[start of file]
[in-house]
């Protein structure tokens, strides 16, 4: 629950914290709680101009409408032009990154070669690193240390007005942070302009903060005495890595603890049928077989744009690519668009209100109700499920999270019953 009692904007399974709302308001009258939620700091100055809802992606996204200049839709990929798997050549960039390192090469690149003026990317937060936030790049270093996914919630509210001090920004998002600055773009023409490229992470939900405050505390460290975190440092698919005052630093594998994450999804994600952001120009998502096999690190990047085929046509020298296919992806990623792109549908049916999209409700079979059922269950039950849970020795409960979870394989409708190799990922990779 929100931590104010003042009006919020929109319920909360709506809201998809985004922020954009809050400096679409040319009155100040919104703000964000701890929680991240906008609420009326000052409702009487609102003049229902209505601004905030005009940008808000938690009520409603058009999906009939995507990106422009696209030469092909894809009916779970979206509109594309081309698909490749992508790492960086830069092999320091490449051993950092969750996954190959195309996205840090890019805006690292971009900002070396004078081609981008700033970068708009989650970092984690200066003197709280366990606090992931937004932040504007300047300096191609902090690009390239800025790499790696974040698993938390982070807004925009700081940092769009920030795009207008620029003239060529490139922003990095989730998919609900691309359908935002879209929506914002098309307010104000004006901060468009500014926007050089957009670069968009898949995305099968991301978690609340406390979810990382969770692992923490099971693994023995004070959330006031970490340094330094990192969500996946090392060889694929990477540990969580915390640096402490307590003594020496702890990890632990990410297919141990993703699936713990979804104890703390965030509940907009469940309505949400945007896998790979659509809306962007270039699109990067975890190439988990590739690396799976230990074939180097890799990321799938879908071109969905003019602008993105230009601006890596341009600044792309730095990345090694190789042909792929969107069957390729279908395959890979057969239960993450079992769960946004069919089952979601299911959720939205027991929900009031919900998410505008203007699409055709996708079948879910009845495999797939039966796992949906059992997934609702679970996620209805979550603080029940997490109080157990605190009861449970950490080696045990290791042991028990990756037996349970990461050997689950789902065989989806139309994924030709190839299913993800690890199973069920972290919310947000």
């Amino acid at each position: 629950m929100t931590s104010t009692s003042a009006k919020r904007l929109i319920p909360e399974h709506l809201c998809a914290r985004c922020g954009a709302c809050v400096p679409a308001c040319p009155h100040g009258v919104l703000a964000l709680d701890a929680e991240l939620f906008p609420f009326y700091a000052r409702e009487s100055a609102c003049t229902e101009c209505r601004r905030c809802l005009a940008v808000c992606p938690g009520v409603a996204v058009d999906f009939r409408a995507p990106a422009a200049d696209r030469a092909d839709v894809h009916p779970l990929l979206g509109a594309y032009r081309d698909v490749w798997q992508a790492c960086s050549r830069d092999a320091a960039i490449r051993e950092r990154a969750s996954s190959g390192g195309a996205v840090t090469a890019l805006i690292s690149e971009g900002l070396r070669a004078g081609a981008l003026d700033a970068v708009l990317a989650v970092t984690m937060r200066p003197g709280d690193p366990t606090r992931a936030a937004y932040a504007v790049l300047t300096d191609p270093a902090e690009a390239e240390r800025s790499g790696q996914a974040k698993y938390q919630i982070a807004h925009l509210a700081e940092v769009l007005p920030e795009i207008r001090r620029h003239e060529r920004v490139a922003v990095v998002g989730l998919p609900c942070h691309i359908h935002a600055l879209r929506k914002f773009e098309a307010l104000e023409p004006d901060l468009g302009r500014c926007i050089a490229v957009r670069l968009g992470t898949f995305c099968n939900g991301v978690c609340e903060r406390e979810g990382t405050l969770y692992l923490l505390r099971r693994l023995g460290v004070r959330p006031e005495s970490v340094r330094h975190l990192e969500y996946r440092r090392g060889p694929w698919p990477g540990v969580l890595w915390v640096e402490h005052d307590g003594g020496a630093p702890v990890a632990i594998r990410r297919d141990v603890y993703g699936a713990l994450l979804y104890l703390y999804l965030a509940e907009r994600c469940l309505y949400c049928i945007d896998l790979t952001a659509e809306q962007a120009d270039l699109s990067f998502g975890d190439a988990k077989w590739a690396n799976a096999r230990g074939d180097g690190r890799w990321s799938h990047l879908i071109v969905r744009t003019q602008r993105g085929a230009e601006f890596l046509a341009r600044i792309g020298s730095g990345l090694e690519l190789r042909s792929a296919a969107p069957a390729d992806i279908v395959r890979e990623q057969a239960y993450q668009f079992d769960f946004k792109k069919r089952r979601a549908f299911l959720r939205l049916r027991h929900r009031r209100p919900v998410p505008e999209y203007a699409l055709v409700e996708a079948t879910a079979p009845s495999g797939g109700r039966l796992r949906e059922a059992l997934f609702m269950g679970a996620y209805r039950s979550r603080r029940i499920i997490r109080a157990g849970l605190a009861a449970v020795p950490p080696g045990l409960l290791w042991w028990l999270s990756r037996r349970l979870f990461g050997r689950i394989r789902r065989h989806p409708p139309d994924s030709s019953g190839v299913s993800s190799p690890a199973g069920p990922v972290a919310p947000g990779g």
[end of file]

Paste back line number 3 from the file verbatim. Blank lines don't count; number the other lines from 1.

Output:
């Amino acid at each position: 629950m929100t931590s104010t009692s003042a009006k919020r904007l929109i319920p909360e399974h709506l809201c998809a914290r985004c922020g954009a709302c809050v400096p679409a308001c040319p009155h100040g009258v919104l703000a964000l709680d701890a929680e991240l939620f906008p609420f009326y700091a000052r409702e009487s100055a609102c003049t229902e101009c209505r601004r905030c809802l005009a940008v808000c992606p938690g009520v409603a996204v058009d999906f009939r409408a995507p990106a422009a200049d696209r030469a092909d839709v894809h009916p779970l990929l979206g509109a594309y032009r081309d698909v490749w798997q992508a790492c960086s050549r830069d092999a320091a960039i490449r051993e950092r990154a969750s996954s190959g390192g195309a996205v840090t090469a890019l805006i690292s690149e971009g900002l070396r070669a004078g081609a981008l003026d700033a970068v708009l990317a989650v970092t984690m937060r200066p003197g709280d690193p366990t606090r992931a936030a937004y932040a504007v790049l300047t300096d191609p270093a902090e690009a390239e240390r800025s790499g790696q996914a974040k698993y938390q919630i982070a807004h925009l509210a700081e940092v769009l007005p920030e795009i207008r001090r620029h003239e060529r920004v490139a922003v990095v998002g989730l998919p609900c942070h691309i359908h935002a600055l879209r929506k914002f773009e098309a307010l104000e023409p004006d901060l468009g302009r500014c926007i050089a490229v957009r670069l968009g992470t898949f995305c099968n939900g991301v978690c609340e903060r406390e979810g990382t405050l969770y692992l923490l505390r099971r693994l023995g460290v004070r959330p006031e005495s970490v340094r330094h975190l990192e969500y996946r440092r090392g060889p694929w698919p990477g540990v969580l890595w915390v640096e402490h005052d307590g003594g020496a630093p702890v990890a632990i594998r990410r297919d141990v603890y993703g699936a713990l994450l979804y104890l703390y999804l965030a509940e907009r994600c469940l309505y949400c049928i945007d896998l790979t952001a659509e809306q962007a120009d270039l699109s990067f998502g975890d190439a988990k077989w590739a690396n799976a096999r230990g074939d180097g690190r890799w990321s799938h990047l879908i071109v969905r744009t003019q602008r993105g085929a230009e601006f890596l046509a341009r600044i792309g020298s730095g990345l090694e690519l190789r042909s792929a296919a969107p069957a390729d992806i279908v395959r890979e990623q057969a239960y993450q668009f079992d769960f946004k792109k069919r089952r979601a549908f299911l959720r939205l049916r027991h929900r009031r209100p919900v998410p505008e999209y203007a699409l055709v409700e996708a079948t879910a079979p009845s495999g797939g109700r039966l796992r949906e059922a059992l997934f609702m269950g679970a996620y209805r039950s979550r603080r029940i499920i997490r109080a157990g849970l605190a009861a449970v020795p950490p080696g045990l409960l290791w042991w028990l999270s990756r037996r349970l979870f990461g050997r689950i394989r789902r065989h989806p409708p139309d994924s030709s019953g190839v299913s993800s190799p690890a199973g069920p990922v972290a919310p947000g990779g």